Imagine a situation in which a cyclist isn’t sure whether an approaching car giving him way or not — but then a bright projection appears in front of the vehicle, indicating that it has detected the bike and is waiting for it. This is one example of how cars and humans might communicate with one another on the streets of the future. Together with his team at the Fraunhofer Institute for Applied Optics and Precision Engineering IOF in Jena, Norbert Danz is looking at scenarios of this kind within the MaMeK joint project, which is focusing on projection systems for human-machine communication and involves partners including Audi AG. Two technological approaches are being pursued as part of this: displays shown directly on the car itself and holographic projections on the ground surrounding the vehicle. Fraunhofer IOF is responsible for the technology on which the latter of these cases is based.
“Many cars already feature LED-based symbol projection systems that project images onto the ground when the driver gets out. But they’re not bright enough yet for daylight conditions and the images they produce are static, so they’re not suitable for enabling autonomous cars to communicate with their environment,” explains Norbert Danz. With this in mind, the challenge was to create an ultra-bright projection that would be visible even in sunlight and able to display information dynamically. It also had to be capable of illuminating a sufficiently large area to cover all directions around the car with just a few projectors.
Crystal-clear projections in sunlight and over wide angles
The researchers at IOF are using state-of-the-art laser technology to put their dynamic micro-projector into practice. Four laser diodes illuminate an image generator known as a spatial light modulator (SLM), which distributes the light in a way that forms a particular image on the road. To achieve the right level of brightness and ensure that the projection area is as large as possible, the system generates four sub-images that are then merged into one. “As the projector is very near to the ground and the projection angle is very wide, it’s difficult to create one large image, so instead we distribute the image across multiple laser diodes and widen each individual image using micro-optic telescopes. Additionally, the direction of projection is determined by an array of microprisms, allowing us to achieve a projection area of 100 x 30 centimeters at a distance of less than 50 centimeters,” explains Danz.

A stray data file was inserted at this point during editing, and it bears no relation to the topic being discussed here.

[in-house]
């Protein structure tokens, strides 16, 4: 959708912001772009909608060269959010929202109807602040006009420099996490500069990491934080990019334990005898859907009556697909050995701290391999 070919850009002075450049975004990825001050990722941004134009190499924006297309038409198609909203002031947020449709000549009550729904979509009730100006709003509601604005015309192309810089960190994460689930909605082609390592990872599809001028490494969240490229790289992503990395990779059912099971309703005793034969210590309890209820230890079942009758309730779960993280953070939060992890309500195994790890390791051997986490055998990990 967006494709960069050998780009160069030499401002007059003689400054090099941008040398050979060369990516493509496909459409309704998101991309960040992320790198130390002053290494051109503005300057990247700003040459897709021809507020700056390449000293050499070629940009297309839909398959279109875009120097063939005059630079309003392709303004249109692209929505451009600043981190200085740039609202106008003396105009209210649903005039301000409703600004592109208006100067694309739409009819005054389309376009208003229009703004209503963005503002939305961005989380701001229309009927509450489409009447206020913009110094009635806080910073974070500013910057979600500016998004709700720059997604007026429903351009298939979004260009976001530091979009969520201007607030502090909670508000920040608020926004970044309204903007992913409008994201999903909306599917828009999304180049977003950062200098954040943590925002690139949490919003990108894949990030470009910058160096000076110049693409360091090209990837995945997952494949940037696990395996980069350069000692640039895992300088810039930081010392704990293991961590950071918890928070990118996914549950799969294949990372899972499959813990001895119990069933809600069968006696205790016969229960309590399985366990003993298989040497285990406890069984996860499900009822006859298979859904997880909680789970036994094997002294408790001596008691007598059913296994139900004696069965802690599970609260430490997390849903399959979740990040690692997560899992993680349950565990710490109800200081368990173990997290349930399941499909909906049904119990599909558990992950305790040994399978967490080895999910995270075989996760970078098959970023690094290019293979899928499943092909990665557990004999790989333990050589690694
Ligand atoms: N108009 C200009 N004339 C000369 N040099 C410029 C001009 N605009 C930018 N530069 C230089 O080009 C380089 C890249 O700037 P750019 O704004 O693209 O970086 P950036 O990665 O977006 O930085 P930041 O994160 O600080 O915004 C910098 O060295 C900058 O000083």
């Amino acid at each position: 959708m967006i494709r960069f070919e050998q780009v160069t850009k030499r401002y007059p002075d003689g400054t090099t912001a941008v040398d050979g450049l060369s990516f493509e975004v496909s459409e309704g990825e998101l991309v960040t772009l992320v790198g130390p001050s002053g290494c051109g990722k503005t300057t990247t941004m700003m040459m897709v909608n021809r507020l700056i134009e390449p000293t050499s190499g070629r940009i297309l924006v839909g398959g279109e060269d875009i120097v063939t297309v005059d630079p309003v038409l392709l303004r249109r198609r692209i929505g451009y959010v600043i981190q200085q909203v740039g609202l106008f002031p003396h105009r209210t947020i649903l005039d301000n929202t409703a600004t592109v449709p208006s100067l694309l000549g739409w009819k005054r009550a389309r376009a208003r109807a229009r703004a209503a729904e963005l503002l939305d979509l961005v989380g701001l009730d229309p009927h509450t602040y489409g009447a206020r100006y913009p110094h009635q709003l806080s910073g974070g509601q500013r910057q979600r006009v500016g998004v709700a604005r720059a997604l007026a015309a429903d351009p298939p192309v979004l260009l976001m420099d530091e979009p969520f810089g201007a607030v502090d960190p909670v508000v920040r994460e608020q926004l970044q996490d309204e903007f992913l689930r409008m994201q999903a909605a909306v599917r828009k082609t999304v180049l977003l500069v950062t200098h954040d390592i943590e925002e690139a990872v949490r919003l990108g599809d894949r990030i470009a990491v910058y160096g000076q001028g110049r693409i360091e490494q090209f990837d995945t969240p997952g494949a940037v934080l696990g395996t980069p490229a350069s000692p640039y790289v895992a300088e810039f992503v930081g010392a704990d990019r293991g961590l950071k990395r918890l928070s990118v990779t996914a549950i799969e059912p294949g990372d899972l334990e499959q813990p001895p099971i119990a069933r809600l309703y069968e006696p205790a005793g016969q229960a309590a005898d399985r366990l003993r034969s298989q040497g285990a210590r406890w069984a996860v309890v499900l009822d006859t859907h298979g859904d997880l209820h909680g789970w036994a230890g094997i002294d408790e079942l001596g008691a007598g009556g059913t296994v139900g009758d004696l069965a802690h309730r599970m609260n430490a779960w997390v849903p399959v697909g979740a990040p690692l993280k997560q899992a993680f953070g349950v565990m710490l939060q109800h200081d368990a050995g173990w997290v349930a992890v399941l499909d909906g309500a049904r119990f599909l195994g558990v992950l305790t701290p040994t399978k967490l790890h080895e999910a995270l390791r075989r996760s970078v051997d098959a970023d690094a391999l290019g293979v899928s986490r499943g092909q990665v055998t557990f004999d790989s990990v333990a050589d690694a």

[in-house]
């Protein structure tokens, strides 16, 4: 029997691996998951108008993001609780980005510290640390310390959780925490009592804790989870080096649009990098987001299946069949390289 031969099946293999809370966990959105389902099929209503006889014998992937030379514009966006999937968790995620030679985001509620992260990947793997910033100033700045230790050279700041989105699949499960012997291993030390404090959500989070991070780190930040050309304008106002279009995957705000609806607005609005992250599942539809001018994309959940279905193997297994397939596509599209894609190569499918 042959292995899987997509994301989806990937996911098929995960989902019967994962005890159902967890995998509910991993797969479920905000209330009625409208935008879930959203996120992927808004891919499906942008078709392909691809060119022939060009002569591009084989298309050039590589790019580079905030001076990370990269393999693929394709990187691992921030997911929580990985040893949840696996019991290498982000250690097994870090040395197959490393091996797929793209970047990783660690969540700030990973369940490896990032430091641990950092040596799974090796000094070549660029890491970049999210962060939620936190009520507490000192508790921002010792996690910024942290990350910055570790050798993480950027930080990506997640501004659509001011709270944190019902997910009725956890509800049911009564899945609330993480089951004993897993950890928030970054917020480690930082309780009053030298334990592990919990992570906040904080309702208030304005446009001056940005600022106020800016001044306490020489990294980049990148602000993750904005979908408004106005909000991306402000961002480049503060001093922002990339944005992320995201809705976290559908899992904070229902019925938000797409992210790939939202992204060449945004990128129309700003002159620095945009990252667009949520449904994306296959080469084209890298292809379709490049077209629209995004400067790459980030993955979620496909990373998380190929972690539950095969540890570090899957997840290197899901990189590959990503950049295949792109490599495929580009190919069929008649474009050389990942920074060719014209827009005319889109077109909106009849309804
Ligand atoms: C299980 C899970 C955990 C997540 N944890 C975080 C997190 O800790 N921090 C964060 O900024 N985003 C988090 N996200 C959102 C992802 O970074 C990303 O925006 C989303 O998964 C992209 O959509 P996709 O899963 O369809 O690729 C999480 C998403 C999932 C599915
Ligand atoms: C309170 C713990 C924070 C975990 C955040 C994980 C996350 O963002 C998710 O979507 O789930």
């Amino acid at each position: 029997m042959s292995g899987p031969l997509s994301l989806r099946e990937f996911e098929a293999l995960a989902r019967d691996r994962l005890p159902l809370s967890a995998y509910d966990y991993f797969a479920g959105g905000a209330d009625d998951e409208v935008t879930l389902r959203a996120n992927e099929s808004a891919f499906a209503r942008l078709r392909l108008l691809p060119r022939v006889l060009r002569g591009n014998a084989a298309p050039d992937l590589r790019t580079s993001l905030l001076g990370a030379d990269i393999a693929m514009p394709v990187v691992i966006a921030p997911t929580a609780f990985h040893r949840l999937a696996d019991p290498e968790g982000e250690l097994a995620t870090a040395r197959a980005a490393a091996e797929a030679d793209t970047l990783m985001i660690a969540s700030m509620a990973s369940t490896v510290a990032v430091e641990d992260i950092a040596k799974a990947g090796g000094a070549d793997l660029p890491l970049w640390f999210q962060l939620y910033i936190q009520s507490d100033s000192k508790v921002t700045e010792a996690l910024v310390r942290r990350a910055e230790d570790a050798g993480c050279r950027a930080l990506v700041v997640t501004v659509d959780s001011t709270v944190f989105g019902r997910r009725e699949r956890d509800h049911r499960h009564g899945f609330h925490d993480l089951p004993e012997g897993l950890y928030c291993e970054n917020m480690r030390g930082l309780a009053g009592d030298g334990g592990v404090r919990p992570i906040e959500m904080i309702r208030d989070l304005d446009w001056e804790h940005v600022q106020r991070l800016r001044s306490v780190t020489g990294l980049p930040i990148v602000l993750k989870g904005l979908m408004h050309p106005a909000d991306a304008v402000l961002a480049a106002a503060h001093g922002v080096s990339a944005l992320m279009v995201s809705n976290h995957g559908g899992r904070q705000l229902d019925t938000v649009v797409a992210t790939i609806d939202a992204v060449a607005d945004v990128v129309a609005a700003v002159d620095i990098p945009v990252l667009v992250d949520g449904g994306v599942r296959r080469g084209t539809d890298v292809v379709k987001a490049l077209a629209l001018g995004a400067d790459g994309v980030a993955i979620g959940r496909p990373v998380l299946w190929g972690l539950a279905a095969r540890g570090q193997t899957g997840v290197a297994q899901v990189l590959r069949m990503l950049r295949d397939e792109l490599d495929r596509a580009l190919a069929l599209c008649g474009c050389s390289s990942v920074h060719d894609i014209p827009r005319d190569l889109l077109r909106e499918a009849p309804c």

With dimensions of just 7 x 7 x 5 centimeters, the system developed by Fraunhofer IOF can be integrated into any car sill. Installing multiple projectors makes it possible to display pictograms on the road all the way round the vehicle — and the modular architecture also opens up the possibility of depicting dynamic elements. What really makes the system stand out, however, is the brightness level of around 10,000 lux (depending on the image), which allows cyclists and pedestrians to see road projections even on a sunny day. In addition to the use of lasers, this is achieved by elements including the SLM image generator from Berlin company Holoeye Photonics, one of the project partners. Docter Optics SE, a medium-sized enterprise based in the German state of Thuringia, is also involved in the construction of the projectors.
The overall system developed as part of the MaMeK project is now being integrated into a demonstration vehicle and networked with appropriate sensors from a (highly) semi-autonomous vehicle. The Fraunhofer researchers will be exhibiting a laboratory demonstration model of the micro-projector for the first time at LASER World of PHOTONICS in Munich from June 27 to 30, 2023, at stand 415 in hall A2.
Development in 3Dsensation joint project
MaMeK emerged from the 3Dsensation joint project, which represented one of ten consortia from the Twenty20 — Partnership for Innovation funding program run by the German Federal Ministry of Education and Research between 2014 and 2022. Together, the alliance partners pursued the aim of using innovative 3D technologies to help machines capture complex scenarios visually and interpret them. The consortium focused on the principles underpinning safe and efficient interaction between humans, machines and the environment in production, health and mobility — key areas of life and work.